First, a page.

March 31, 2020
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Maine filmmaker Carter Smith’s ‘Yearbook’ part of Sundance film festival

The latest film from Maine director Carter Smith, "Yearbook," was screened at the prestigious Sundance Film Festival in Utah in January.

In 2006, Maine-native photographer-turned-filmmaker Carter Smith made waves when his 36-minute movie “Bugcrush” won the top short filmmaking prize at the Sundance Film Festival. The movie garnered a lot of attention for Smith and helped land him his first job directing a feature film — the much-anticipated adaptation of Scott Smith’s best-selling horror novel “The Ruins.”

It was a first-time director’s dream come true.

This year, Smith, 39, returned to the Utah festival — arguably the most prestigious in the country — with his new short film “Yearbook,” and he came without any pressure placed on him. In fact, when he began making “Yearbook,” he didn’t necessarily intend to submit it to Sundance. It was made purely out of his interest to be creative.

“It was a short that I made last year just out of the spirit of wanting to do something really small, and it totally didn’t require anyone else to say ‘Yes,’” the Mount Ararat High School alum said in a recent phone interview.

Smith said his favorite part of the festival, which was held Jan. 20-30, was just getting the opportunity to watch his movie with an audience and to see their reactions.

“Yearbook,” which Smith filmed in about two days in his kitchen, takes place entirely in front of a high school senior portrait backdrop. The setting feels more like a confessional, where several students openly discuss their social experiences, sexual exploits and drug use at Rockdale High School. As the overarching story begins to take form, “Yearbook” spirals into dark and supernatural territory, something that Smith has become familiar with.

Asked what draws him to a project, Smith replied: “It’s usually dark and it’s usually, in some way, mildly unsettling — or extremely unsettling.”

The twisted worlds Smith constructs in his movies are a far cry from the glamorous world of fashion photography where he has made a name for himself.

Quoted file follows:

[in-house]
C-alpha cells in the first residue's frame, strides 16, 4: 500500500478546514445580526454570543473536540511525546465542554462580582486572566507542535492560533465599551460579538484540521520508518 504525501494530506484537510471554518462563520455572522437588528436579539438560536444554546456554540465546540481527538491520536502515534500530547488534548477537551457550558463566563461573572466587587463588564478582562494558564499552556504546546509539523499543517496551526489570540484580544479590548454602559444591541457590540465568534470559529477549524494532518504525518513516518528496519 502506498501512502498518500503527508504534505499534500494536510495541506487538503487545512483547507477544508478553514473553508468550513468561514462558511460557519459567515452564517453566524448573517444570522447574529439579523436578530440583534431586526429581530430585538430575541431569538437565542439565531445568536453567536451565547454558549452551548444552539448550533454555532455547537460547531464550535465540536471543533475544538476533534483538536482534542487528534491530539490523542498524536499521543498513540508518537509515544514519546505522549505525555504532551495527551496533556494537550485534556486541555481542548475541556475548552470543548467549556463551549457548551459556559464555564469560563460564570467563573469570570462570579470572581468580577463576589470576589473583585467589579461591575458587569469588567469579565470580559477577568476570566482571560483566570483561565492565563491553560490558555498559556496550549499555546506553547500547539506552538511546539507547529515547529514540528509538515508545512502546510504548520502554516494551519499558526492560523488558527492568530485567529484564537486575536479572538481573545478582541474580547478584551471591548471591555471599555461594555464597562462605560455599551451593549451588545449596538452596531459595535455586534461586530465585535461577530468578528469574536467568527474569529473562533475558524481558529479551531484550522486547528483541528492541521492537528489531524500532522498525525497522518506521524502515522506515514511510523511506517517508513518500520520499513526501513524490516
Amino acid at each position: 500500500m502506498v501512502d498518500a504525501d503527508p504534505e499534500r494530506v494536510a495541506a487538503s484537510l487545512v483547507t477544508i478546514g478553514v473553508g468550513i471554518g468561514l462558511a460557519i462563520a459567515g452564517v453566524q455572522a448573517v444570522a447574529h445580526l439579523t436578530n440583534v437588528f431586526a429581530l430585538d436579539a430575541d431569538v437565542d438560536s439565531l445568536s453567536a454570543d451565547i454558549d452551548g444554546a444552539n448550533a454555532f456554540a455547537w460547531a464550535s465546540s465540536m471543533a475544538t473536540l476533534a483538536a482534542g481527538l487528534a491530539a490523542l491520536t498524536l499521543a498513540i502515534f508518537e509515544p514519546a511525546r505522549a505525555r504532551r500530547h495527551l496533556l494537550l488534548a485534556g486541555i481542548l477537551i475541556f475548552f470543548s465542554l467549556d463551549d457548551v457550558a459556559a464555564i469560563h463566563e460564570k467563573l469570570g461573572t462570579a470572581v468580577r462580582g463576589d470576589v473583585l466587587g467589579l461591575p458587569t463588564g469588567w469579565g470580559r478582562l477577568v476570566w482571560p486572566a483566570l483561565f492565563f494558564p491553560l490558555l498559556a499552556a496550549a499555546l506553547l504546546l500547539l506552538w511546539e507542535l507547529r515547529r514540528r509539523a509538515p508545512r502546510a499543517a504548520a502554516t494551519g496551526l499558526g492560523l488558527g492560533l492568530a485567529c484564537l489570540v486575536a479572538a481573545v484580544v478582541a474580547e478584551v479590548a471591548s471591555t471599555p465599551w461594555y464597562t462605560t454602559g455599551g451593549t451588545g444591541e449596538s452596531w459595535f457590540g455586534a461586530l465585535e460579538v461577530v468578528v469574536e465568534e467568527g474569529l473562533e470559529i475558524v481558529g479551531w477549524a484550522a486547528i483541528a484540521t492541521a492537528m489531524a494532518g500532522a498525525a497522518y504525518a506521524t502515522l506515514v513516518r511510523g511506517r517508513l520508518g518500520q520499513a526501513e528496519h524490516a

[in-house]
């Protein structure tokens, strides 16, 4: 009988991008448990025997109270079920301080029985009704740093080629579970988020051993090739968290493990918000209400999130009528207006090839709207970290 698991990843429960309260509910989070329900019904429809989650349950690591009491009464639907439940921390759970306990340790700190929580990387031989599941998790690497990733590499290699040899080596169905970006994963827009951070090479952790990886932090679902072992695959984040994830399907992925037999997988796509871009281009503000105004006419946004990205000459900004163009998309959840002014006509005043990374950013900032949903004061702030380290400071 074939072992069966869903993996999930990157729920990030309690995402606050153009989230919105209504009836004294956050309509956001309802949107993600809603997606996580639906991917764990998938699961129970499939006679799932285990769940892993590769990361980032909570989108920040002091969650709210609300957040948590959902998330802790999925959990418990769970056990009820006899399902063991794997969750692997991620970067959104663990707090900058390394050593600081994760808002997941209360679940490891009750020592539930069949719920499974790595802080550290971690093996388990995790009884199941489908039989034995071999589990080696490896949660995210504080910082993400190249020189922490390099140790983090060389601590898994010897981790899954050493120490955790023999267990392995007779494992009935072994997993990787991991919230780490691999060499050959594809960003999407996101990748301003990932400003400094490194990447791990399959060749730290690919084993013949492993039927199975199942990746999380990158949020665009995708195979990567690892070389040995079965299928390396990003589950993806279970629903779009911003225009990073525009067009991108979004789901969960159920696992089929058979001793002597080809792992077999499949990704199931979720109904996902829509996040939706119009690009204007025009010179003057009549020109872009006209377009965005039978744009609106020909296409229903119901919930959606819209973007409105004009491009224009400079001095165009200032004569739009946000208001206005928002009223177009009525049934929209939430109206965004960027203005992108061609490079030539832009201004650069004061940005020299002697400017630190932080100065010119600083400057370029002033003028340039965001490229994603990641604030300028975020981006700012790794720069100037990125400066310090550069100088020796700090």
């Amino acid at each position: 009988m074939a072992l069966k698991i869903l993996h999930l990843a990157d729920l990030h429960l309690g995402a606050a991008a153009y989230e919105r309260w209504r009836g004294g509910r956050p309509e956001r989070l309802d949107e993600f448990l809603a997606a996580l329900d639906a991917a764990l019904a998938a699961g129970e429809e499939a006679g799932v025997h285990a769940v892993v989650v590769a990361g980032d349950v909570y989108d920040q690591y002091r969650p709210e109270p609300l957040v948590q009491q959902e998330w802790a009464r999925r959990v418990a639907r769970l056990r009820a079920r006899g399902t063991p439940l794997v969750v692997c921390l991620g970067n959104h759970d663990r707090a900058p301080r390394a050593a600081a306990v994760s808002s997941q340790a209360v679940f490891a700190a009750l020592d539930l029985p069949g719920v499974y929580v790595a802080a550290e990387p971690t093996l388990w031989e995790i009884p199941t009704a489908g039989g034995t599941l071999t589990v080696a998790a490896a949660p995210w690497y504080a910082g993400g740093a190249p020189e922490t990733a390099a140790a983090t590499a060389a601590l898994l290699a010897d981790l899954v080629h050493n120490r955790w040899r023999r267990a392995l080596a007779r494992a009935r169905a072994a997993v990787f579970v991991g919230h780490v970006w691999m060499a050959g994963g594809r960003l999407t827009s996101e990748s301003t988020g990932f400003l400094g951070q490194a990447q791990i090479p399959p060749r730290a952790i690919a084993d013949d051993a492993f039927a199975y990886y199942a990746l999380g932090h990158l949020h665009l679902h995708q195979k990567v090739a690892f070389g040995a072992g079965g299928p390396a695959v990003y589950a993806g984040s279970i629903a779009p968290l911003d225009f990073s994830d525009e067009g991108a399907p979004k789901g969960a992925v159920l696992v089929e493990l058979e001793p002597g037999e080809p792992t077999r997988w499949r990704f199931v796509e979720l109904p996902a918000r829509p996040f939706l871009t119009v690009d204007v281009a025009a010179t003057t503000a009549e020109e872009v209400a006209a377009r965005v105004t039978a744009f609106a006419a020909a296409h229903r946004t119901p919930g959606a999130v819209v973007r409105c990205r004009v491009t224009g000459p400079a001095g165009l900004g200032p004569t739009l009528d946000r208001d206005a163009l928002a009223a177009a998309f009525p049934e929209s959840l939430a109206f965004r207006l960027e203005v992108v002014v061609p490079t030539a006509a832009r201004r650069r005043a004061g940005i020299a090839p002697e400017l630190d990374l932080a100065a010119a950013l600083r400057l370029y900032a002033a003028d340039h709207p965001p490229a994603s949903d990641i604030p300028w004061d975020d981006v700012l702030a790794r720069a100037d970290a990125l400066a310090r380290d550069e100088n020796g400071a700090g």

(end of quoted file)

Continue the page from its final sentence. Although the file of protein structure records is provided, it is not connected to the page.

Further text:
When Smith was 17, he moved from Maine to New York to pursue fashion design. Soon, he found himself taking photos and building a career out of it. His photos have appeared in magazines such as Vogue, GQ and Allure, and his career has taken him across the world to shoot for some of the most prominent names in the industry.

Smith said that he has benefited as a director from his years of experience in photography.

“A lot of times you’re really putting a lot of thought into every single thing that goes into a picture. The clothing, the makeup, the props, the styling, the light, all of it,” he said. “That, obviously, is exactly the same thing you do when you’re directing,” with the addition of movement and dialogue.

Smith continues to keep one foot in both professions, finding the time to juggle photography and filmmaking without sacrificing either. Tuesday he leaves for India to shoot a Louis Vuitton campaign, while he continues to develop his second feature film, a ghost story about a murdered boy titled “Jamie Marks Is Dead.”

Although he lives in New York, Smith maintains a cottage on Bailey Island, a place where his busy life can slow down for a bit. The slower, calmer pace of Maine is something that Smith has come to value.

“I appreciate it now a lot more as an adult than I did as an adolescent.”

Joel Crabtree is a Bangor Daily News copy editor and guest blogger for BDN film critic Christopher Smith’s

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